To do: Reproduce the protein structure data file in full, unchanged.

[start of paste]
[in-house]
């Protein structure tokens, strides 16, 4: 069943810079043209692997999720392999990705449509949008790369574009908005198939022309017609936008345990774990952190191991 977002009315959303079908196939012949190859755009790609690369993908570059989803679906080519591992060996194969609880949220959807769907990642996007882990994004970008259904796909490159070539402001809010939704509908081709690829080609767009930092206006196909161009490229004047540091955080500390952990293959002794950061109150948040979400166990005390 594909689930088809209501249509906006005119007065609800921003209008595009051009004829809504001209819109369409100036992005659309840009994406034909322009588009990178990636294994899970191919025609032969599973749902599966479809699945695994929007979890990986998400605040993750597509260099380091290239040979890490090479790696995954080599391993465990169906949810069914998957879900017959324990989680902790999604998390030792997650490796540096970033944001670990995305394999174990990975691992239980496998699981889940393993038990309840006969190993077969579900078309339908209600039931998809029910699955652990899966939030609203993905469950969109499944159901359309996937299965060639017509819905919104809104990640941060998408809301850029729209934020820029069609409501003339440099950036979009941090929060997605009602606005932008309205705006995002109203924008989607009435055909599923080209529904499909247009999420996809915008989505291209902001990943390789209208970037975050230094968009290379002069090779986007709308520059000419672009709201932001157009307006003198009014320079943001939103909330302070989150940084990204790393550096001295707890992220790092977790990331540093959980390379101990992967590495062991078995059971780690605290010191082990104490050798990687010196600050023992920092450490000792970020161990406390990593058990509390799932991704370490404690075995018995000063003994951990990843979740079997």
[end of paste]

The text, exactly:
[in-house]
């Protein structure tokens, strides 16, 4: 069943810079043209692997999720392999990705449509949008790369574009908005198939022309017609936008345990774990952190191991 977002009315959303079908196939012949190859755009790609690369993908570059989803679906080519591992060996194969609880949220959807769907990642996007882990994004970008259904796909490159070539402001809010939704509908081709690829080609767009930092206006196909161009490229004047540091955080500390952990293959002794950061109150948040979400166990005390 594909689930088809209501249509906006005119007065609800921003209008595009051009004829809504001209819109369409100036992005659309840009994406034909322009588009990178990636294994899970191919025609032969599973749902599966479809699945695994929007979890990986998400605040993750597509260099380091290239040979890490090479790696995954080599391993465990169906949810069914998957879900017959324990989680902790999604998390030792997650490796540096970033944001670990995305394999174990990975691992239980496998699981889940393993038990309840006969190993077969579900078309339908209600039931998809029910699955652990899966939030609203993905469950969109499944159901359309996937299965060639017509819905919104809104990640941060998408809301850029729209934020820029069609409501003339440099950036979009941090929060997605009602606005932008309205705006995002109203924008989607009435055909599923080209529904499909247009999420996809915008989505291209902001990943390789209208970037975050230094968009290379002069090779986007709308520059000419672009709201932001157009307006003198009014320079943001939103909330302070989150940084990204790393550096001295707890992220790092977790990331540093959980390379101990992967590495062991078995059971780690605290010191082990104490050798990687010196600050023992920092450490000792970020161990406390990593058990509390799932991704370490404690075995018995000063003994951990990843979740079997």